With all the press surrounding Curiosity, you may have forgotten that we already have a working rover on the surface of Mars. Even though its sister rover Spirit has long since been consigned to its Martian grave, Opportunity is still roving around the red planet and returning valuable science data. Apparently unphased by the new kid on the block, Opportunity has just sent back some headline grabbing data of its own with a picture of a never before seen formation on the surface of Mars.
At first glance the new image looks like a variation on the Martian “blueberries” that Opportunity has seen lots of since it first landed in 2004. When they were first discovered, the spherical objects led to a lot of speculation about being a sign of life, but upon further inspection the “blueberries” proved to just be deposits that are formed by mineral rich water filtering through rocks and leaving behind the iron rich spherules. The new objects found by Opportunity are, however, not rich in iron and seem to be far softer than the previously seen “blueberries”. Opportunity’s principle investigator Steve Squyres of Cornell University is pretty excited by the rover’s find at the Kirkwood outcrop of Endeavor Crater.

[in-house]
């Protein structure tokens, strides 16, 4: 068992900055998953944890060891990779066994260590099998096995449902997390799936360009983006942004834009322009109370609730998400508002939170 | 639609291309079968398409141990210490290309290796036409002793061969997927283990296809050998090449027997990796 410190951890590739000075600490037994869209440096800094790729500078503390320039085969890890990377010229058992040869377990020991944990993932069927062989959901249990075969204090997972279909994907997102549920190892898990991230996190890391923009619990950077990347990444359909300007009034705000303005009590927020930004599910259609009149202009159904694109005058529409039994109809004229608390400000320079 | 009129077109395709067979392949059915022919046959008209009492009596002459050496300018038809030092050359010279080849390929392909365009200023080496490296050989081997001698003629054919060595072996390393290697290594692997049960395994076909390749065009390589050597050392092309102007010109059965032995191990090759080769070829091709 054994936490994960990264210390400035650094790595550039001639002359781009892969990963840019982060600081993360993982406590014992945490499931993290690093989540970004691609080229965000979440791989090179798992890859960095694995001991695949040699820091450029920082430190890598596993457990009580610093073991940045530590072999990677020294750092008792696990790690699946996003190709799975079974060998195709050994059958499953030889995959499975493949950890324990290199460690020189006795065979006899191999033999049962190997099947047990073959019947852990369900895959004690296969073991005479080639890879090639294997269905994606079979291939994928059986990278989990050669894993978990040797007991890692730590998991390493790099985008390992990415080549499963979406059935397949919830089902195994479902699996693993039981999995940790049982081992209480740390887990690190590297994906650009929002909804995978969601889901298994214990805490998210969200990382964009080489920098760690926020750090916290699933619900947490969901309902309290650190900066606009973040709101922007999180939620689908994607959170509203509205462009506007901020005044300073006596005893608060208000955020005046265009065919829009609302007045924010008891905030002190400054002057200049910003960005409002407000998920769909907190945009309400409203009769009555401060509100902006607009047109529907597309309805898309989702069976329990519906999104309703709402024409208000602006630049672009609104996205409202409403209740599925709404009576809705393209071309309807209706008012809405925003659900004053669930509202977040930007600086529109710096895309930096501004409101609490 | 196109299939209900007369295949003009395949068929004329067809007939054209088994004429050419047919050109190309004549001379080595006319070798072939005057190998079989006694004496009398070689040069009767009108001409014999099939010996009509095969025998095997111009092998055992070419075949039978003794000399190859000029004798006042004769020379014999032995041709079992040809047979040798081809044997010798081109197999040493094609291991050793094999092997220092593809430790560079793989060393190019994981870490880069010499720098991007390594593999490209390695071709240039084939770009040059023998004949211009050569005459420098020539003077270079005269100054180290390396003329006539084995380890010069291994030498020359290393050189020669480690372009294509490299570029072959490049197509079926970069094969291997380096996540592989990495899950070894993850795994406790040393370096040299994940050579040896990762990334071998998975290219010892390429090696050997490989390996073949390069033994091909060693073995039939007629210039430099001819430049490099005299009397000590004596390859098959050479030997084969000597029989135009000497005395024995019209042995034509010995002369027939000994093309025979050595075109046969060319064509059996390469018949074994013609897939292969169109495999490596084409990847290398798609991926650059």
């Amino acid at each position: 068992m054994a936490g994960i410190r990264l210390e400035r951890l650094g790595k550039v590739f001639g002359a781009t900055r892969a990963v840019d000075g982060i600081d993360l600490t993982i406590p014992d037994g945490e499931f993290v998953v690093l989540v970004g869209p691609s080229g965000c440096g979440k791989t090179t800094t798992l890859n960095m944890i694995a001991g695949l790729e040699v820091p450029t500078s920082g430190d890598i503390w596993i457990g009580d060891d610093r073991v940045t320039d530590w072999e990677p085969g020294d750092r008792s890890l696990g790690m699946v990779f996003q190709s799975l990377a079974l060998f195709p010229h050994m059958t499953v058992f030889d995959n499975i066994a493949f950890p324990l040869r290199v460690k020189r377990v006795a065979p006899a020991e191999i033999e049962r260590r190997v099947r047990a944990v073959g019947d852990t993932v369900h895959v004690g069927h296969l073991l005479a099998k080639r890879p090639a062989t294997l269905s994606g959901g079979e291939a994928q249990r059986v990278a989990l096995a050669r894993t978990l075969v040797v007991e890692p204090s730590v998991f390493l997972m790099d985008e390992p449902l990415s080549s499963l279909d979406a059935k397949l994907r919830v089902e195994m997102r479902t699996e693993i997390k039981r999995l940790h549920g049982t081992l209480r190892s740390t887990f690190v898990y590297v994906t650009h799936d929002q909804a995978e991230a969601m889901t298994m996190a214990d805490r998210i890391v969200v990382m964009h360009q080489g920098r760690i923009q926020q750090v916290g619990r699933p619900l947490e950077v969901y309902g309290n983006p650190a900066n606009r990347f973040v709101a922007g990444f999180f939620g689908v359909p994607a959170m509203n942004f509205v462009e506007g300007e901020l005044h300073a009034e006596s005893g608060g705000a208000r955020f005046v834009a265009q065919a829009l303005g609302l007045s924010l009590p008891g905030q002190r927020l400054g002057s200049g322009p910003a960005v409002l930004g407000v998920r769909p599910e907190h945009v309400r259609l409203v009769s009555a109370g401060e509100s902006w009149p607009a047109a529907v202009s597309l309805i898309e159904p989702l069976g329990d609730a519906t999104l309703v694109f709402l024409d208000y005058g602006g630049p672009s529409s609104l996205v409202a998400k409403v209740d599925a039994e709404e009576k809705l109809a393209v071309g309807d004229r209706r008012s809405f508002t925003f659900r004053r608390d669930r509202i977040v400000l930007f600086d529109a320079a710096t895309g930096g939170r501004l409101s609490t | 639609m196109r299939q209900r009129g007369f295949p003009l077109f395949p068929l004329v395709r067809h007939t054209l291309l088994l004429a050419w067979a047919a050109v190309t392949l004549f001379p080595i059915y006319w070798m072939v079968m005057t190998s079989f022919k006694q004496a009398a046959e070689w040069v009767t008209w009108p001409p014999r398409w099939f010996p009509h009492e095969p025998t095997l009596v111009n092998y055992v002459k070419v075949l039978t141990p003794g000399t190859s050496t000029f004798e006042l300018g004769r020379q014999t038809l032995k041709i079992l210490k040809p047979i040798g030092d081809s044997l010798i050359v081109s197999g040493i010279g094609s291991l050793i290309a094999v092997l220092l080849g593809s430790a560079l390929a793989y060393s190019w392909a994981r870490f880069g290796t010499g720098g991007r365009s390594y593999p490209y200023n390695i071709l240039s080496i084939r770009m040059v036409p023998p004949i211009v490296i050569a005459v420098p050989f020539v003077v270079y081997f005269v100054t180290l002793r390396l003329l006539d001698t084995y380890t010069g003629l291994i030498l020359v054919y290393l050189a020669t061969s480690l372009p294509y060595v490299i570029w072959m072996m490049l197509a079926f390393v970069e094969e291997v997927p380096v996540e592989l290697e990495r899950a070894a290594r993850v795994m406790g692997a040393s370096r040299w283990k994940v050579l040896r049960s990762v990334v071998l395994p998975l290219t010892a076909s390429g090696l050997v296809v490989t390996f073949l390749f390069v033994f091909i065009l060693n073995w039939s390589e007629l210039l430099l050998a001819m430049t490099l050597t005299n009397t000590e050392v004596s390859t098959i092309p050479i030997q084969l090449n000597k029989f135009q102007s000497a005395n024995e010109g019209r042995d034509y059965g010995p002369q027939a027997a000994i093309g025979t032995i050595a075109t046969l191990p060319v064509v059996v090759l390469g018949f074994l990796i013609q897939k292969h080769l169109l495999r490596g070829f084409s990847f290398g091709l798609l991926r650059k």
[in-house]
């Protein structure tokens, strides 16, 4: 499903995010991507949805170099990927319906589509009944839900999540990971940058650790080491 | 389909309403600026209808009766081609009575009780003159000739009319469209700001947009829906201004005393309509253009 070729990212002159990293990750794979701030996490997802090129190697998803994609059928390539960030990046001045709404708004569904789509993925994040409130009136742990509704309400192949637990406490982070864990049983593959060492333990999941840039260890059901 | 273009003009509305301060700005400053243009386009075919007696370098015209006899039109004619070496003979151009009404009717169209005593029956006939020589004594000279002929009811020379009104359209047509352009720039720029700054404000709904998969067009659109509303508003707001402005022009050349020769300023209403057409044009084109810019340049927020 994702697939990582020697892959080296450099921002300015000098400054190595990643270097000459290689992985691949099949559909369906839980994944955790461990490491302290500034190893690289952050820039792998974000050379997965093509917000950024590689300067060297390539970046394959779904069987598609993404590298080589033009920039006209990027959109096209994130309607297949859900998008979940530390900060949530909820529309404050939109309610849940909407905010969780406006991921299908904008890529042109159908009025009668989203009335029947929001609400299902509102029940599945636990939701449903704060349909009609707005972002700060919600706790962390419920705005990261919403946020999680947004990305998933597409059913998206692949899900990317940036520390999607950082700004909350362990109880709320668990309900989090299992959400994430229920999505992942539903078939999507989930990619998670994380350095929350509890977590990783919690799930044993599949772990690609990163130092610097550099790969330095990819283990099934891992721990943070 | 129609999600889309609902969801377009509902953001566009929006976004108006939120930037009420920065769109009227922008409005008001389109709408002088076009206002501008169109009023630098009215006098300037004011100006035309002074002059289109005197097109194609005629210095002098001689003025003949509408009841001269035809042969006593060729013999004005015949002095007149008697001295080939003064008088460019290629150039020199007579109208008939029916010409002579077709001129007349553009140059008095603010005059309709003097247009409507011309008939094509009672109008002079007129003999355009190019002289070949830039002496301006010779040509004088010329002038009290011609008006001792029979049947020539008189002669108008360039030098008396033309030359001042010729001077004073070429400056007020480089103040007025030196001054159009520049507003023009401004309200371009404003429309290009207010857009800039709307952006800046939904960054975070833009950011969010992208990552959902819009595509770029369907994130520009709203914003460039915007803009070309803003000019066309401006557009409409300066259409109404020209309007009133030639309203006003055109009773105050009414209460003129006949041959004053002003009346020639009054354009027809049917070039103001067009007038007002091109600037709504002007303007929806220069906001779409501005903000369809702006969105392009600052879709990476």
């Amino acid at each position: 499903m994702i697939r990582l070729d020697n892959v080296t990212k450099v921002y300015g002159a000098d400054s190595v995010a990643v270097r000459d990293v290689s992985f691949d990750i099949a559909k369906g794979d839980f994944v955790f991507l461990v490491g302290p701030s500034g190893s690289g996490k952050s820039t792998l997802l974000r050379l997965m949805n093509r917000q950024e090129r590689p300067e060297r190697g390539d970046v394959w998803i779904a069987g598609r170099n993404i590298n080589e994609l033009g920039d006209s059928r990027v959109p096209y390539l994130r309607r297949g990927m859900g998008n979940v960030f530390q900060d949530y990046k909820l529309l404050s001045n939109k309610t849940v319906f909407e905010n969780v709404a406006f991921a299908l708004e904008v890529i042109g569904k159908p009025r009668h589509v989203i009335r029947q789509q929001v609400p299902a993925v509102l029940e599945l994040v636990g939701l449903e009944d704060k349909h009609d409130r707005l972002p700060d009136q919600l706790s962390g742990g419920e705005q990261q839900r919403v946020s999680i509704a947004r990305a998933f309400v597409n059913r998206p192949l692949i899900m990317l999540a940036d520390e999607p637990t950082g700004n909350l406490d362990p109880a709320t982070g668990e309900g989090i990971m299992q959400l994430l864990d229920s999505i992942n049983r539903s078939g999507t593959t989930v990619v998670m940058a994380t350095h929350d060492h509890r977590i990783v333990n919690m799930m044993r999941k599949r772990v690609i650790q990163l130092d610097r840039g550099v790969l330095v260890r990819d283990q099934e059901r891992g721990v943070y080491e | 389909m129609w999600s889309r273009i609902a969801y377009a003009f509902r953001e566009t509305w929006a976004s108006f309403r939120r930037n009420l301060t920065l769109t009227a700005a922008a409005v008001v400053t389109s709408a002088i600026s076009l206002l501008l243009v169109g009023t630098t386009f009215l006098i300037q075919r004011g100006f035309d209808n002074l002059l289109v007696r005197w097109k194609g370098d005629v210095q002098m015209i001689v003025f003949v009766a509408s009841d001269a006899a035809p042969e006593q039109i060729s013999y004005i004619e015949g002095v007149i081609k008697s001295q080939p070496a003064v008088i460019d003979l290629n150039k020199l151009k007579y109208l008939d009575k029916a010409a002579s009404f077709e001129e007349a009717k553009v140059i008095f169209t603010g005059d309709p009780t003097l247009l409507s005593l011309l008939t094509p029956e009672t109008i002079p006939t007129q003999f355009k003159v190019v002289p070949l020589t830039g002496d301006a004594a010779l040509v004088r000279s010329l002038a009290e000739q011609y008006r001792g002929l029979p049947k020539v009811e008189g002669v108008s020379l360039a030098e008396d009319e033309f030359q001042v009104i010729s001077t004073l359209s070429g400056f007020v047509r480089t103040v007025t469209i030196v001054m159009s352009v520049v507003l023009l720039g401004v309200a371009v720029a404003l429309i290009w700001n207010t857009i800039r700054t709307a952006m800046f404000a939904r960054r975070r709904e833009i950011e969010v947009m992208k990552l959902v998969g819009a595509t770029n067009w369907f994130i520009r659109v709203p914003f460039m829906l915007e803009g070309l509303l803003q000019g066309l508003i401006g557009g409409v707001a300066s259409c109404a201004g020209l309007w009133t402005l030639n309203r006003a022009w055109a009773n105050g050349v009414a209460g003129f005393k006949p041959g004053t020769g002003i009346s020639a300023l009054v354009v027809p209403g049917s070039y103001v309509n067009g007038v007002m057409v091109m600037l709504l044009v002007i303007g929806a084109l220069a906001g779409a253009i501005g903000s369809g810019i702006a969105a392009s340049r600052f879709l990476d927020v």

This is one of the most extraordinary pictures from the whole mission. Kirkwood is chock full of a dense accumulation of these small spherical objects. Of course, we immediately thought of the blueberries, but this is something different. We never have seen such a dense accumulation of spherules in a rock outcrop on Mars.
Where broken apart by wind erosion these new spherules (dubbed the Kirkwood spheres after their location) appear to have concentric circle pattern inside. Although the team has several different theories on what made the spheres, they haven’t agreed on the most likely one yet. This new find is likely to keep the team occupied for a while before it goes to its next target, a nearby outcrop that contains evidence of clay minerals.
Whether or not this new find turns out to be a truly amazing discovery that tells us something we didn’t know about the history of Mars, I think the most amazing news is the fact that a little solar powered rover that was only supposed to last 90 days, is still roving around the surface of Mars and sending back pictures and data 8 years later. If that’s what a NASA budget and dust covered solar panels get you, it kind of makes you wonder how long the nuclear powered Curiosity rover is going to last.